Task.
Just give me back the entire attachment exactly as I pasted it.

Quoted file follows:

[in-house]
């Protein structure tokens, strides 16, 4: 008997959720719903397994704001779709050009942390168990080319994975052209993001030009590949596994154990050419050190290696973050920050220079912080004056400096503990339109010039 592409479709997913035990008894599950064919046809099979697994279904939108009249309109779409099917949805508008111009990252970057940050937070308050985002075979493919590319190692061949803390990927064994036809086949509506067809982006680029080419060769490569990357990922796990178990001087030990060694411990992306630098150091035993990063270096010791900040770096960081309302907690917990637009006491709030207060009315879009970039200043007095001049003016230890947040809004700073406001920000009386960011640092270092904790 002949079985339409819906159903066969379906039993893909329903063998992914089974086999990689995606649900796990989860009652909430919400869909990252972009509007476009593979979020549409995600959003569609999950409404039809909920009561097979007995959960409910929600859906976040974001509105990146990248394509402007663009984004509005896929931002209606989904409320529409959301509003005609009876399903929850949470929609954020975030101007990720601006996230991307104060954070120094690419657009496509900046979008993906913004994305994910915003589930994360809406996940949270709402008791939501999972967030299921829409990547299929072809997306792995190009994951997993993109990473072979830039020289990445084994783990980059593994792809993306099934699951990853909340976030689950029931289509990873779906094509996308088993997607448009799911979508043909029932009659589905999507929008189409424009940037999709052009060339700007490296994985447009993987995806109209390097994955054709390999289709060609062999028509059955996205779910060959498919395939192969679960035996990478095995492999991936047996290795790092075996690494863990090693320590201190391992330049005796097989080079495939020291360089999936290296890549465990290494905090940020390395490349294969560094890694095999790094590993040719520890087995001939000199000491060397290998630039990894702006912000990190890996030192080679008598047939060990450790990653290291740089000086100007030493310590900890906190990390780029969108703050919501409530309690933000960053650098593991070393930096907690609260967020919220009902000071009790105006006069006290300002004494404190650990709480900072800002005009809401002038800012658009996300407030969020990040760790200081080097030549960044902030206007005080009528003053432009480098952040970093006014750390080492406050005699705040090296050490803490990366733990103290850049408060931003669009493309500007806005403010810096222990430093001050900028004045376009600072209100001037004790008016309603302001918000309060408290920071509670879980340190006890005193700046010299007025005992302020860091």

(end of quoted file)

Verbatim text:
[in-house]
């Protein structure tokens, strides 16, 4: 008997959720719903397994704001779709050009942390168990080319994975052209993001030009590949596994154990050419050190290696973050920050220079912080004056400096503990339109010039 592409479709997913035990008894599950064919046809099979697994279904939108009249309109779409099917949805508008111009990252970057940050937070308050985002075979493919590319190692061949803390990927064994036809086949509506067809982006680029080419060769490569990357990922796990178990001087030990060694411990992306630098150091035993990063270096010791900040770096960081309302907690917990637009006491709030207060009315879009970039200043007095001049003016230890947040809004700073406001920000009386960011640092270092904790 002949079985339409819906159903066969379906039993893909329903063998992914089974086999990689995606649900796990989860009652909430919400869909990252972009509007476009593979979020549409995600959003569609999950409404039809909920009561097979007995959960409910929600859906976040974001509105990146990248394509402007663009984004509005896929931002209606989904409320529409959301509003005609009876399903929850949470929609954020975030101007990720601006996230991307104060954070120094690419657009496509900046979008993906913004994305994910915003589930994360809406996940949270709402008791939501999972967030299921829409990547299929072809997306792995190009994951997993993109990473072979830039020289990445084994783990980059593994792809993306099934699951990853909340976030689950029931289509990873779906094509996308088993997607448009799911979508043909029932009659589905999507929008189409424009940037999709052009060339700007490296994985447009993987995806109209390097994955054709390999289709060609062999028509059955996205779910060959498919395939192969679960035996990478095995492999991936047996290795790092075996690494863990090693320590201190391992330049005796097989080079495939020291360089999936290296890549465990290494905090940020390395490349294969560094890694095999790094590993040719520890087995001939000199000491060397290998630039990894702006912000990190890996030192080679008598047939060990450790990653290291740089000086100007030493310590900890906190990390780029969108703050919501409530309690933000960053650098593991070393930096907690609260967020919220009902000071009790105006006069006290300002004494404190650990709480900072800002005009809401002038800012658009996300407030969020990040760790200081080097030549960044902030206007005080009528003053432009480098952040970093006014750390080492406050005699705040090296050490803490990366733990103290850049408060931003669009493309500007806005403010810096222990430093001050900028004045376009600072209100001037004790008016309603302001918000309060408290920071509670879980340190006890005193700046010299007025005992302020860091």